The Kabbalistic Tree

The Kabbalistic Tree

J.H. Chajes
University Park, Pa.: Penn State University Press, 2022. xiv + 440 pp., hardcover, $99.95.

Most students of esotericism are familiar with the Kabbalistic Tree of Life. This esoteric diagram dates at least as far back as the Middle Ages, when Jewish mystics began to create many versions of it in various shapes and media. Most of these have been almost completely unknown.

J.H. Chajes surveys the array of these diagrams—which he calls ilanot (singular ilan) or “trees”—in this lavishly illustrated and beautifully executed work. Chajes’ account goes back to the thirteenth century AD, when classic Kabbalistic works such as the Zohar and Joseph Gikatilla’s Gates of Light were written, inspiring the creation of the ilanot.

In their simplest form, the ilanot comprise ten spheres or sefirot—arranged in a treelike formation. But Kabbalists created many far more elaborate versions. These attempt to integrate two basic concepts: the ten sefirot (which can be translated roughly as “principles”) and the Four Worlds: Atzilut (the divine), Briah (the spirit), Yetzirah (the psyche), and Assiyah (the physical). The interrelation of these two concepts—never definitively explicated in the Kabbalistic texts—inspired the variety of ilanot, which range from simple circles and lines in a notebook to elaborate productions such as The Magnificent Parchment, produced in Italy around 1600. This elaborate chart, which Chajes reproduces in a full-color foldout, “is filled with hundreds of discrete visual elements, diagrammatic schemata, symbolic forms, and decorative embellishments” surrounded by an astounding 33,000 words of Hebrew text.

Visually, The Kabbalistic Tree is a superb accomplishment: even amassing this array of obscure, half-lost images is impressive, and the visual reproductions are of the highest quality. Chajes’ accompanying text is less satisfying. He provides the history and background of the images, along with profiles of the distinctive (and often peculiar) men behind them. But his discussion focuses on technical details in the ilanot: one has the impression that the author is more fascinated by them as artifacts than as illustrations of a theosophical system per se. His text as a result sometimes reads as if he is writing for Art News.

Even so, The Kabbalistic Tree suggests an entirely new perspective on these images. In the first place, they are idiosyncratic in the extreme: one ilan, for example, portrays Adam Kadmon, the primordial human, as the seventeenth-century Holy Roman emperor Leopold I. No two ilanot portray exactly the same system. Indeed no two Kabbalists appear to have had exactly the same system—ever.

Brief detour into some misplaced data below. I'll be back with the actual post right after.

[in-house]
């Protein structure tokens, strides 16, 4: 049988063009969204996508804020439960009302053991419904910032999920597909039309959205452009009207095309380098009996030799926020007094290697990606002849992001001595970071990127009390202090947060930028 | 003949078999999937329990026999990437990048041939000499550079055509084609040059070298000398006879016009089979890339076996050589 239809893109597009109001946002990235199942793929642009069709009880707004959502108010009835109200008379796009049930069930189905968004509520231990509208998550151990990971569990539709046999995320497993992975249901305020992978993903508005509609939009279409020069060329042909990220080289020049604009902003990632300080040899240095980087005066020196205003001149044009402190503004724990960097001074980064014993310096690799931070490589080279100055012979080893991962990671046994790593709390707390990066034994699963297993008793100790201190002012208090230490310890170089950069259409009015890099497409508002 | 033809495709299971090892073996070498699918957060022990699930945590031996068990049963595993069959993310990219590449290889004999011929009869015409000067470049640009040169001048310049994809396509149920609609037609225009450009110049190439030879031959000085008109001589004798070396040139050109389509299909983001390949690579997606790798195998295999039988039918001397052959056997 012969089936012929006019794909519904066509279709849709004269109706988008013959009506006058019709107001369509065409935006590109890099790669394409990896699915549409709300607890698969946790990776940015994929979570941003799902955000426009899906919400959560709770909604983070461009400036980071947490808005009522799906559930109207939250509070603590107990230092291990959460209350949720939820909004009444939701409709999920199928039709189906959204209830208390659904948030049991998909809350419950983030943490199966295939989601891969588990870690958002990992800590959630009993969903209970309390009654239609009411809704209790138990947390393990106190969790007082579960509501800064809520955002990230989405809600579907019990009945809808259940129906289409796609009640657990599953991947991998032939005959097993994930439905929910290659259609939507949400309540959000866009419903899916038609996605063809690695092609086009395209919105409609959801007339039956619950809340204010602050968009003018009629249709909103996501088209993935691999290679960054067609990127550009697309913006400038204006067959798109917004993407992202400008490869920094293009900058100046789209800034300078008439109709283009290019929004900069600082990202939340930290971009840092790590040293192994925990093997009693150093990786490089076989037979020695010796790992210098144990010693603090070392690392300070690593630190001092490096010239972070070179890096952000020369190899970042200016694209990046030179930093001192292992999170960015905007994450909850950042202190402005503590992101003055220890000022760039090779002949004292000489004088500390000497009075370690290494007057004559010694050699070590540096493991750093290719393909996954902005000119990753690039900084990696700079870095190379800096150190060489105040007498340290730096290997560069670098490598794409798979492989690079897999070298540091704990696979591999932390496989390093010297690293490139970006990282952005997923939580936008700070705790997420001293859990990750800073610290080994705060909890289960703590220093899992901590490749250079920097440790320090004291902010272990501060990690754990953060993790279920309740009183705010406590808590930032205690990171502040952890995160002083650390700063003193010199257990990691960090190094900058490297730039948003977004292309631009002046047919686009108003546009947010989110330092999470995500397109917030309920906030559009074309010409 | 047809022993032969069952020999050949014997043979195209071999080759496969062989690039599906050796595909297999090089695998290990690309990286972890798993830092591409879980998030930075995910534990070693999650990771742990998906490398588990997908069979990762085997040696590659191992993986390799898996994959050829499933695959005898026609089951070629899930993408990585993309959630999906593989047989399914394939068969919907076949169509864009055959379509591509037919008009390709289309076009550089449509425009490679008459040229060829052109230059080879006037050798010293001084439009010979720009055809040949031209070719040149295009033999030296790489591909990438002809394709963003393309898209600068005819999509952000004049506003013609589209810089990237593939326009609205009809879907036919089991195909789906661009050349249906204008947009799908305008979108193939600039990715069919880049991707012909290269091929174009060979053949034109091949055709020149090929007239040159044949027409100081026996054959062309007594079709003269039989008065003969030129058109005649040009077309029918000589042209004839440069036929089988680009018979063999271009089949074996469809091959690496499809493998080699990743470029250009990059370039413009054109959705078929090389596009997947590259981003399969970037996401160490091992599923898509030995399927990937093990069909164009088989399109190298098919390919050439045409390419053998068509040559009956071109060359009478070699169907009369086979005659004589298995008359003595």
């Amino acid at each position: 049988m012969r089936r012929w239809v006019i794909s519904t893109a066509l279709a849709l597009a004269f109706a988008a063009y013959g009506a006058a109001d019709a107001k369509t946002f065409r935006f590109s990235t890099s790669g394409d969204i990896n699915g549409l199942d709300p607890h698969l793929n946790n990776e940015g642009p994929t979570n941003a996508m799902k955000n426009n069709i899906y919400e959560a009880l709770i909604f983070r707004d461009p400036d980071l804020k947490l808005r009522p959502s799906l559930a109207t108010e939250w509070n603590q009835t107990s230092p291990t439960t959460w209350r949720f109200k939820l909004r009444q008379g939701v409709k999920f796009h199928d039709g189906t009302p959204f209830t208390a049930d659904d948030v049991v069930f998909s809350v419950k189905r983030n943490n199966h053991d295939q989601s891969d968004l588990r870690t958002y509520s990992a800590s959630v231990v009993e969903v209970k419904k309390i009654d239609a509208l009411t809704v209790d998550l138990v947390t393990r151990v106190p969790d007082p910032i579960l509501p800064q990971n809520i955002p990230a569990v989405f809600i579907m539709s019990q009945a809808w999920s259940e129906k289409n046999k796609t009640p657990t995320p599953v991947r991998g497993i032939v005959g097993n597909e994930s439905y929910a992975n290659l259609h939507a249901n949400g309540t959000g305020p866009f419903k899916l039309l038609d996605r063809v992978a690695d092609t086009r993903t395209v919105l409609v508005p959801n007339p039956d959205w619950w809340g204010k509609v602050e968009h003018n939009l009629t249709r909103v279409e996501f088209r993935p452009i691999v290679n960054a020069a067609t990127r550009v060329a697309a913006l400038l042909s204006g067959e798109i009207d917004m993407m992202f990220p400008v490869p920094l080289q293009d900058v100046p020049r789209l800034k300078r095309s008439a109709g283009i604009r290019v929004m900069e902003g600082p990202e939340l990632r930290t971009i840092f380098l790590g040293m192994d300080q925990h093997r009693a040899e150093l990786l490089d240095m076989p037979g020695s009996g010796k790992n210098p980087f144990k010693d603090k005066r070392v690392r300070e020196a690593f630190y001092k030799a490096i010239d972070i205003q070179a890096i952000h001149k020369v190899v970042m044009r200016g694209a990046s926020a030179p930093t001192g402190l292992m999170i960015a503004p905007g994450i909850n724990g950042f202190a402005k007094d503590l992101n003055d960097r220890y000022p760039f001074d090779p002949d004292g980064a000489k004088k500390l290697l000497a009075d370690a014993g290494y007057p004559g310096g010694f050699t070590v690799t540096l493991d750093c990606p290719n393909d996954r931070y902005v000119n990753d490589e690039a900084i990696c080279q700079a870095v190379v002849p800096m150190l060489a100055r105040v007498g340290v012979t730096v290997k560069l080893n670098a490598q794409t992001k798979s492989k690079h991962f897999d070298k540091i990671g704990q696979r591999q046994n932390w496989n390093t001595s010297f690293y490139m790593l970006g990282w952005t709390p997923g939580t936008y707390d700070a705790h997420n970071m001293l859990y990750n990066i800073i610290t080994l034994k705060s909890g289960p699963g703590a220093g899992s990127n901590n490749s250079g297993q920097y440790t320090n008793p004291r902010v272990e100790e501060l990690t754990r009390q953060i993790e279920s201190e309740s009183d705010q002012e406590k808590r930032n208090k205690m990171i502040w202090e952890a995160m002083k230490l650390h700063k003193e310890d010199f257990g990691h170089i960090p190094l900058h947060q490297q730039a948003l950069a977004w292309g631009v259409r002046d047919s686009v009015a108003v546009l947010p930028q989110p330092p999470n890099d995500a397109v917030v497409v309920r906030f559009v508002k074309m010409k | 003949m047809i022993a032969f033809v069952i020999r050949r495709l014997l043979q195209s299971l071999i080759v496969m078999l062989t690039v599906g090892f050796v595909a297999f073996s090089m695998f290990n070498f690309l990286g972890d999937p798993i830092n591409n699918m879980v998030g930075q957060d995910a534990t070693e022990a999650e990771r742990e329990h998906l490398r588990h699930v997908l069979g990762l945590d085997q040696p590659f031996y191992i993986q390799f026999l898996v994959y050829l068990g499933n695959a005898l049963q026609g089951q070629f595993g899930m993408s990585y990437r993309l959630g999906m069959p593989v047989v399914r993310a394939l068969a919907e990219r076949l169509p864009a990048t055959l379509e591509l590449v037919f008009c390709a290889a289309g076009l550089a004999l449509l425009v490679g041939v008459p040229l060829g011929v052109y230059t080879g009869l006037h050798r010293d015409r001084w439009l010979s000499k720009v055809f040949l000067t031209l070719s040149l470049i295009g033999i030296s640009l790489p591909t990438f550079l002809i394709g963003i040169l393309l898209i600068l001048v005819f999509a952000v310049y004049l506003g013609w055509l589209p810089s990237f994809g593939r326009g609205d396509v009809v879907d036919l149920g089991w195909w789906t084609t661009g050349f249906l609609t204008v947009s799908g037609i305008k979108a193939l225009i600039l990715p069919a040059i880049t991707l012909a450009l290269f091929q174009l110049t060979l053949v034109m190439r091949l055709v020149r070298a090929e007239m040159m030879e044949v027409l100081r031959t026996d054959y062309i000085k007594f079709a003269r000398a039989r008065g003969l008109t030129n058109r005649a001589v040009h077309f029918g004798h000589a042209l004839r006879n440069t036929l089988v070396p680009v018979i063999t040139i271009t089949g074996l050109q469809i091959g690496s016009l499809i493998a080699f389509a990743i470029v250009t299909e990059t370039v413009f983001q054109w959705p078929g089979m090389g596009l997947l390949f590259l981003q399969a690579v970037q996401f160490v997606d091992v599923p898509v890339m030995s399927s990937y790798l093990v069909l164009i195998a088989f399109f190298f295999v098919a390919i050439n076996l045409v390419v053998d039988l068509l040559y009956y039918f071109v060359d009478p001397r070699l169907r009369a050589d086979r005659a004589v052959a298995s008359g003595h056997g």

In the second place, practically none of these glyphs were intended to have a wide circulation—or perhaps any. As intricate as some of them are, no doubt exacting hundreds or thousands of hours of work, they were not for publication; many of them may never have been seen by anyone else in their creators’ lifetimes.

Consequently, we have to ask what these images were for. Not for publication, not for reproduction, not even, one suspects, for the education of some small set of disciples. One conclusion is left: the creation of the ilanot was itself a spiritual practice—possibly the central practice of these Kabbalists. Drawing and illustrating these images was their means of imprinting the principles behind them upon the practitioner’s mind and soul.

The diversity of these ilanot also suggests that the basic system of the ten sefirot and the Four Worlds is a framework only. It is not complete in itself, and it is up to the Kabbalist to internalize these principles (for example by drawing them for himself) and elaborate on them according to his own understanding. The point is not to get the right answer, but to integrate these images into one’s own being to the extent that one can operate with them creatively.

Such a perspective casts a light on the secrecy with which these documents were created and preserved. No doubt it was partly to avoid the unwholesome interest of both the meddlesome church and those of low understanding. But it may also have arisen from understanding that one’s own elaboration upon the Kabbalistic system is at its core an individual one. The ultimate product is not only a diagram drawn on parchment but internalizing these sacred principles in the soul.

Chajes’ account takes the ilanot into the twentieth century, where it peters out, although incorporating a few perfunctory examples. Perhaps this reflects a longstanding academic prejudice that the Kabbalah must always be somehow other—somewhere in the past, in thirteenth-century Spain or sixteenth-century Palestine, never in the here and now.

One exception is the work of the contemporary Israeli artist David Friedman, whose magnificent Sefer Yetzirah Motherboard (referring to the primordial Kabbalistic text) is reproduced in Chajes’ book. (Two other examples of Friedman’s work appear on the front and back covers of this issue.)

In any event, this beautiful and impressive book not only provides a great deal of material for contemplation and enjoyment but illustrates a principle sometimes enjoined by Kabbalistic teachers: to understand the ideas in these diagrams, you have to draw them out yourself.

Richard Smoley

[For contents page]

The Kabbalistic Tree

by J.H. Chajes, reviewed by Richard Smoley